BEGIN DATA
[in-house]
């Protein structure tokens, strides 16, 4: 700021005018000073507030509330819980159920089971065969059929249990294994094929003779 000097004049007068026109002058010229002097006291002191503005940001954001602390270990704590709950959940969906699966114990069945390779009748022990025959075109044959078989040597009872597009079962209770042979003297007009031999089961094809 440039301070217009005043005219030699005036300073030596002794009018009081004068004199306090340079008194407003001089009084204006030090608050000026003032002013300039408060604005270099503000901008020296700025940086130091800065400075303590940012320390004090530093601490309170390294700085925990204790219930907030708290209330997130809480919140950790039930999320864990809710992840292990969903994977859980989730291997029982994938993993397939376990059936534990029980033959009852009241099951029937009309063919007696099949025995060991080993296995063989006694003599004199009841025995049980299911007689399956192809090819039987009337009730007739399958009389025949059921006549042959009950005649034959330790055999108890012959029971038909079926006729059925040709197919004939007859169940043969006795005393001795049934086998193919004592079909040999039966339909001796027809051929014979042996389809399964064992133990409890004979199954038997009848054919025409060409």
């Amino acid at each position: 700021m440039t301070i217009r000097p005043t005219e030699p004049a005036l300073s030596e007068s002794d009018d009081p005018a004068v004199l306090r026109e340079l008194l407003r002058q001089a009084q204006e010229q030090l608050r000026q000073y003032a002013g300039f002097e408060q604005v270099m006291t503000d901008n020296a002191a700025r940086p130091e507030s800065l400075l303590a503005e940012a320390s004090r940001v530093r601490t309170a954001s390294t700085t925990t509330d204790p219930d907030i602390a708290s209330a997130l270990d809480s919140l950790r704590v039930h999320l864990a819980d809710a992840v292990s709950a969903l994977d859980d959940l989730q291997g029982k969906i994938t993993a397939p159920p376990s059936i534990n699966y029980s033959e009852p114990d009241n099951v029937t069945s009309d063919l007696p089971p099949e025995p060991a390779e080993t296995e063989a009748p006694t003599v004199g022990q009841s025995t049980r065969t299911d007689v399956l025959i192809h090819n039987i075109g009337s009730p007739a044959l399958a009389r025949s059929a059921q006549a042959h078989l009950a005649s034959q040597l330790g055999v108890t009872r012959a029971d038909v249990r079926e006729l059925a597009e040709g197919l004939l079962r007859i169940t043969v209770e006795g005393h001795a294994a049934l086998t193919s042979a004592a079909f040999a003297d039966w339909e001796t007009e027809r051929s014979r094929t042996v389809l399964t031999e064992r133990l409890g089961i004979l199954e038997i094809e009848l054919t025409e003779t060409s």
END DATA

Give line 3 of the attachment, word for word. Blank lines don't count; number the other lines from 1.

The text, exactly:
């Amino acid at each position: 700021m440039t301070i217009r000097p005043t005219e030699p004049a005036l300073s030596e007068s002794d009018d009081p005018a004068v004199l306090r026109e340079l008194l407003r002058q001089a009084q204006e010229q030090l608050r000026q000073y003032a002013g300039f002097e408060q604005v270099m006291t503000d901008n020296a002191a700025r940086p130091e507030s800065l400075l303590a503005e940012a320390s004090r940001v530093r601490t309170a954001s390294t700085t925990t509330d204790p219930d907030i602390a708290s209330a997130l270990d809480s919140l950790r704590v039930h999320l864990a819980d809710a992840v292990s709950a969903l994977d859980d959940l989730q291997g029982k969906i994938t993993a397939p159920p376990s059936i534990n699966y029980s033959e009852p114990d009241n099951v029937t069945s009309d063919l007696p089971p099949e025995p060991a390779e080993t296995e063989a009748p006694t003599v004199g022990q009841s025995t049980r065969t299911d007689v399956l025959i192809h090819n039987i075109g009337s009730p007739a044959l399958a009389r025949s059929a059921q006549a042959h078989l009950a005649s034959q040597l330790g055999v108890t009872r012959a029971d038909v249990r079926e006729l059925a597009e040709g197919l004939l079962r007859i169940t043969v209770e006795g005393h001795a294994a049934l086998t193919s042979a004592a079909f040999a003297d039966w339909e001796t007009e027809r051929s014979r094929t042996v389809l399964t031999e064992r133990l409890g089961i004979l199954e038997i094809e009848l054919t025409e003779t060409s």